Review by Jessica Shearer
Raida Adon, Strangeness, still, 2018. Digital video, 33:30 min. Courtesy of the artist and Rose Art Museum.
With “Displaced: Raida Adon’s Strangeness,” Palestinian Israeli artist Raida Adon and the Rose Art Museum’s Henry and Lois Foster Director and Chief Curator Gannit Ankori have created a space that enables viewers to contend with the quieter traumas of the refugee experience—the waiting, the hoping, the humiliations—and our responsibility to those that suffer them. Tucked into the lower level Mildred S. Lee Gallery, the show presents Adon’s 33-minute film, Strangeness. While the empty, airy antechamber offers context for the piece, it’s the darkened viewing area that draws you in, sparsely arranged with a few pairs of wooden chairs to provide both seating and space for contemplation.
Adon is an artist, filmmaker, actor, and activist. She was born and raised in Acre, an ancient harbor city in western Israel that had, for centuries (though maybe no longer), been heralded as the archetype for peaceful coexistence between the Jewish, Muslim, and Christian peoples that predominately populate the region. Born to a Jewish father and a Muslim mother, with Christian family members, Adon is deeply influenced by all of the cultures of this region; her practice draws from each of them. Her work explores the tensions of multiple identities, as well as who we become when we slip through the cracks of expected personas.
Installation view, “Displaced: Raida Adon’s Strangeness,” Rose Art Museum, Brandeis University, February 10–July 24, 2022. Photo by Mel Taing. Courtesy of Rose Art Museum.
In Strangeness, that fall sends us down the rabbit hole. Consistent with most of her previous video work, Adon takes on the role of our protagonist. Here, she’s often found in the blue dress of Carroll’s Alice, though instead of wandering about a marvelously peopled wonderland, she’s questing alone through a liminal dreamscape. Throughout the film, she is never quite at home in the world she occupies. Like Alice, she is often quite literally the wrong size, as in an especially striking scene when she is contained within her suitcase, which is also a replica of her childhood home. The film is full of references to religious fables and traditional folklore, with allusions to other classic characters from Western literature who cannot fit and do not belong, strive though they might. The tiny soldiers grappling her enormous sleeping body in one scene, for example, recall Swift’s Gulliver, while in another—with a right-sized Adon submerged and softly struggling—we find a clear callback to Ophelia.
Literary references and uncanny imagery are key to Adon’s work, and have been since her first exhibited film, Fasatine (2001). In conversation with Ankori following a live performance on April 13, 2022, she described the importance of stories to both her artistic process and to her very survival as a Palestinian woman in Israel. Fairy tales, dreams, and imaginary territories offer safer realms to inhabit when one’s real existence is unstable. Perhaps this preoccupation with world-building explains Adon’s hands-on approach to her work. She eschews post production as much as possible, and instead constructs all of her intricate sets, even that marvelous suitcase-house, herself. She is similarly involved in the casting process; while she is a professional actress, currently starring in The Girl from Oslo on Netflix, her films otherwise include friends, family, and acquaintances recently met at the market.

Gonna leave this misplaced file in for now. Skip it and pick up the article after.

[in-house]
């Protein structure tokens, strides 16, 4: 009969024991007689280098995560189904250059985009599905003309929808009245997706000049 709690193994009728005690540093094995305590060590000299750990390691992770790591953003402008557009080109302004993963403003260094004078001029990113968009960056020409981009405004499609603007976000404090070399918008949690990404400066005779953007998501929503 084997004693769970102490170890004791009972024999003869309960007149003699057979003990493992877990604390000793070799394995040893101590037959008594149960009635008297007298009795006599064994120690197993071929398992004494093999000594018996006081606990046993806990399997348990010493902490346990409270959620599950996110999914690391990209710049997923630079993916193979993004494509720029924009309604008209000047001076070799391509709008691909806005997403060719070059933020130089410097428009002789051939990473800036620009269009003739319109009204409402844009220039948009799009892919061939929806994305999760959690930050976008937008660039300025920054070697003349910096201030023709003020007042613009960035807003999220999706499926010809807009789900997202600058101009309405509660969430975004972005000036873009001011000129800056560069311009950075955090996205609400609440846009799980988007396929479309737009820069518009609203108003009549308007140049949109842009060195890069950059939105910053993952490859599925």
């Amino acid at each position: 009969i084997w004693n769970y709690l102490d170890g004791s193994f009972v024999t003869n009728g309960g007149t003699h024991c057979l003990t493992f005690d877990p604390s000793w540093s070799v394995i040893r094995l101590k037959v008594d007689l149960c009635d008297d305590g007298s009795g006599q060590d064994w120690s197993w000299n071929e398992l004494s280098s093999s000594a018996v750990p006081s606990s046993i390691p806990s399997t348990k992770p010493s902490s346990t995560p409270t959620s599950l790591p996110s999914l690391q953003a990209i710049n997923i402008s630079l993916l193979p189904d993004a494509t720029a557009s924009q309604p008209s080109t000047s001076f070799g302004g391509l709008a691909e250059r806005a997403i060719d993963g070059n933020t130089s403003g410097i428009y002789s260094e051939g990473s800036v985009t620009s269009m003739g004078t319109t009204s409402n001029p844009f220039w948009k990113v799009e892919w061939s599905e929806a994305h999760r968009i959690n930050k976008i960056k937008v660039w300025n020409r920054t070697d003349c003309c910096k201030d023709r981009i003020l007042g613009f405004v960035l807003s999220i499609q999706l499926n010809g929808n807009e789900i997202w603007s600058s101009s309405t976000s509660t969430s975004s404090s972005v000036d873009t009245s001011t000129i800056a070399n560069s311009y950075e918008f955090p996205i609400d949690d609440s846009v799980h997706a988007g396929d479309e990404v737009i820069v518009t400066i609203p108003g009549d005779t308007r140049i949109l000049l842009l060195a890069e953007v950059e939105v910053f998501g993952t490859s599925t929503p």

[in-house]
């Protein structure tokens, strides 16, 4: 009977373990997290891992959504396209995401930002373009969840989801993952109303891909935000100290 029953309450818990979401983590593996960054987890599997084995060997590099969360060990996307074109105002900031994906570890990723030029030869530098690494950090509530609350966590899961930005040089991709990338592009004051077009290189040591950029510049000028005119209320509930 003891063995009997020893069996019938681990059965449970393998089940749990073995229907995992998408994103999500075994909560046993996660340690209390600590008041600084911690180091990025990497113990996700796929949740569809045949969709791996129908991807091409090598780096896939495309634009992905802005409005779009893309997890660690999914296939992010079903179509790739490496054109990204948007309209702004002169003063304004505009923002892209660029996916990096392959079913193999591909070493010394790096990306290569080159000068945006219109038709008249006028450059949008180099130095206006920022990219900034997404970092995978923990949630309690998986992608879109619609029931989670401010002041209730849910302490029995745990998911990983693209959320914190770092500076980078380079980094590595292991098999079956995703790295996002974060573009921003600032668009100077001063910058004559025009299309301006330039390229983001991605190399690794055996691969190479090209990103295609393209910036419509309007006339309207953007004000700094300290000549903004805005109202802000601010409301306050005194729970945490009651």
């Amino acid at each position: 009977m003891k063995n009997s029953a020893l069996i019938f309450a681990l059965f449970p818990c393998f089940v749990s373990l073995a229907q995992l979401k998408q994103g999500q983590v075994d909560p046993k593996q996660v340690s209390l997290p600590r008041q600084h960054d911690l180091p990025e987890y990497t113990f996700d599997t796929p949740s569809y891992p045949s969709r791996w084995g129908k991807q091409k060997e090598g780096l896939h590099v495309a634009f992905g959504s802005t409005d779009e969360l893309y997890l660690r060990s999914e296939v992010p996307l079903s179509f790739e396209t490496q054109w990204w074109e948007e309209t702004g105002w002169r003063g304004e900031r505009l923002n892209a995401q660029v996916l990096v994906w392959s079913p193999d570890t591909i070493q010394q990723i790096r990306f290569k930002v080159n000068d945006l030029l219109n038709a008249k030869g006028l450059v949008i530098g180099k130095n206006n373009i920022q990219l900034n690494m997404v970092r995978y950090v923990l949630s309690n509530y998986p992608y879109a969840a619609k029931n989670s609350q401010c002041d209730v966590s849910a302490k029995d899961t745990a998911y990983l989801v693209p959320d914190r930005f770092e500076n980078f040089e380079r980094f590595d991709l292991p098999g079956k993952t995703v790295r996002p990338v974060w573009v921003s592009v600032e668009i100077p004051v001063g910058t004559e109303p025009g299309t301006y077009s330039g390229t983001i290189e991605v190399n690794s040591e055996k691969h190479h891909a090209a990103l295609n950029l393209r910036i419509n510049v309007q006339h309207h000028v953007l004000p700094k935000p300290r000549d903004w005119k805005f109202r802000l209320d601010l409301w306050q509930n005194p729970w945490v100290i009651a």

In Strangeness, this disparate cast portrays a group of refugees, elegantly dressed, carrying the spare paraphernalia of displacement: suitcases, baskets, lone chairs. We follow them through a series of scenes, through a forest, along a snaking path, resting, exhausted, and expectant in a deserted building. When they aren’t moving, they are arranged in artful tableaus, often making direct eye contact with the viewer. In breaking the fourth wall, they bring immediacy to a tale that in many ways, from the clothing, to the artifacts, to the very, well—strangeness—feels outside of time. In meeting our gaze, they remind us of our role in the refugee experience, a relentless crisis that is, sadly, ever present, and ever urgent.
They could be anyone. The primary reference material for this diasporic portrayal are two photos depicting Jews being evicted from Tel Aviv in 1917 and the Palestinian expulsion from Tantura in 1948, though Adon was careful not to include any identifying markers. As she said to Ankori, they could be Syrians; they could now, of course, be Ukrainians.
“Displaced” reminds us that, regardless of the religion, race, or creed of those affected, the refugee experience is both singular and communal, leaving lasting scars that affect us all, which pass on from generation to generation. With Strangeness, audiences are exposed to this cyclical trauma, but also stubborn hope and the determination to persevere. In the last shot, Adon gazes out to sea, her boot a tiny boat. While she is once again all out of size, I am no longer reminded of Alice, but of Odysseus. I fear we’re no closer to home.
“Displaced: Raida Adon’s Strangeness” is on view at the Rose Art Museum at Brandeis University from February 17 through July 24, 2022.
Jessica Shearer is an editor at Boston Art Review.